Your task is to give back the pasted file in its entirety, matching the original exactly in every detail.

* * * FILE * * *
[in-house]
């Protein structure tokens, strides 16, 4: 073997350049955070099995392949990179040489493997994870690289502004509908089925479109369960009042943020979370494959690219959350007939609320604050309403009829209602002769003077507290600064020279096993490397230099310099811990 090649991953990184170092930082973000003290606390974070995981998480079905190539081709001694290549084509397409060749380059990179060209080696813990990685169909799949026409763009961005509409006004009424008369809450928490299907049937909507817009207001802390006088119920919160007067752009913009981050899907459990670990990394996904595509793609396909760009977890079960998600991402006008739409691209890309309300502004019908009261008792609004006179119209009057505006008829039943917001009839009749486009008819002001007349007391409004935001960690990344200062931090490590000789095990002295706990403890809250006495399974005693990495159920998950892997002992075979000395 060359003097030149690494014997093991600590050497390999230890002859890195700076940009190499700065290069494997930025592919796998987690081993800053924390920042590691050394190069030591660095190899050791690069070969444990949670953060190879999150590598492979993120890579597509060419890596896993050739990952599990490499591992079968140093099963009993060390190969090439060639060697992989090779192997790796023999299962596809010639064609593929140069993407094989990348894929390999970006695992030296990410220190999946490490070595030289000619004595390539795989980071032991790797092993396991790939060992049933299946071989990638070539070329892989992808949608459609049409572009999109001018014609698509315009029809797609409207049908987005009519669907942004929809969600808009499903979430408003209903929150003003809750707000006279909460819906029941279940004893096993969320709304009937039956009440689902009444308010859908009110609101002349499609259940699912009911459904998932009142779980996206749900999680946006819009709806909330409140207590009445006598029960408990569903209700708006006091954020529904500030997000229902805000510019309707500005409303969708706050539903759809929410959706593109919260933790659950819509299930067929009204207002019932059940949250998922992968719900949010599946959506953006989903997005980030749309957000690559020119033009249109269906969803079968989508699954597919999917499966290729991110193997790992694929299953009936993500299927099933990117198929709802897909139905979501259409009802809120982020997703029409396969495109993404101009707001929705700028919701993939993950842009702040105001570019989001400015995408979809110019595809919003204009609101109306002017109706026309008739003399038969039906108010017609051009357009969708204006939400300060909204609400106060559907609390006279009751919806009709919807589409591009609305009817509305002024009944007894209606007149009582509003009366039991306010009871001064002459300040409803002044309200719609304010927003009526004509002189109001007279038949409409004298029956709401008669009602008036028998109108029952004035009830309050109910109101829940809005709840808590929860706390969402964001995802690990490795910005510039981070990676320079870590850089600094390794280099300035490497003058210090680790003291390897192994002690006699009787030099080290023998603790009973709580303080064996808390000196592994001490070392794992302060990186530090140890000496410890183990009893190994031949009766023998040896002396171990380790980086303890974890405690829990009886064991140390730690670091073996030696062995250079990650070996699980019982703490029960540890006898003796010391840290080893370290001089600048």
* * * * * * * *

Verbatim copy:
[in-house]
């Protein structure tokens, strides 16, 4: 073997350049955070099995392949990179040489493997994870690289502004509908089925479109369960009042943020979370494959690219959350007939609320604050309403009829209602002769003077507290600064020279096993490397230099310099811990 090649991953990184170092930082973000003290606390974070995981998480079905190539081709001694290549084509397409060749380059990179060209080696813990990685169909799949026409763009961005509409006004009424008369809450928490299907049937909507817009207001802390006088119920919160007067752009913009981050899907459990670990990394996904595509793609396909760009977890079960998600991402006008739409691209890309309300502004019908009261008792609004006179119209009057505006008829039943917001009839009749486009008819002001007349007391409004935001960690990344200062931090490590000789095990002295706990403890809250006495399974005693990495159920998950892997002992075979000395 060359003097030149690494014997093991600590050497390999230890002859890195700076940009190499700065290069494997930025592919796998987690081993800053924390920042590691050394190069030591660095190899050791690069070969444990949670953060190879999150590598492979993120890579597509060419890596896993050739990952599990490499591992079968140093099963009993060390190969090439060639060697992989090779192997790796023999299962596809010639064609593929140069993407094989990348894929390999970006695992030296990410220190999946490490070595030289000619004595390539795989980071032991790797092993396991790939060992049933299946071989990638070539070329892989992808949608459609049409572009999109001018014609698509315009029809797609409207049908987005009519669907942004929809969600808009499903979430408003209903929150003003809750707000006279909460819906029941279940004893096993969320709304009937039956009440689902009444308010859908009110609101002349499609259940699912009911459904998932009142779980996206749900999680946006819009709806909330409140207590009445006598029960408990569903209700708006006091954020529904500030997000229902805000510019309707500005409303969708706050539903759809929410959706593109919260933790659950819509299930067929009204207002019932059940949250998922992968719900949010599946959506953006989903997005980030749309957000690559020119033009249109269906969803079968989508699954597919999917499966290729991110193997790992694929299953009936993500299927099933990117198929709802897909139905979501259409009802809120982020997703029409396969495109993404101009707001929705700028919701993939993950842009702040105001570019989001400015995408979809110019595809919003204009609101109306002017109706026309008739003399038969039906108010017609051009357009969708204006939400300060909204609400106060559907609390006279009751919806009709919807589409591009609305009817509305002024009944007894209606007149009582509003009366039991306010009871001064002459300040409803002044309200719609304010927003009526004509002189109001007279038949409409004298029956709401008669009602008036028998109108029952004035009830309050109910109101829940809005709840808590929860706390969402964001995802690990490795910005510039981070990676320079870590850089600094390794280099300035490497003058210090680790003291390897192994002690006699009787030099080290023998603790009973709580303080064996808390000196592994001490070392794992302060990186530090140890000496410890183990009893190994031949009766023998040896002396171990380790980086303890974890405690829990009886064991140390730690670091073996030696062995250079990650070996699980019982703490029960540890006898003796010391840290080893370290001089600048």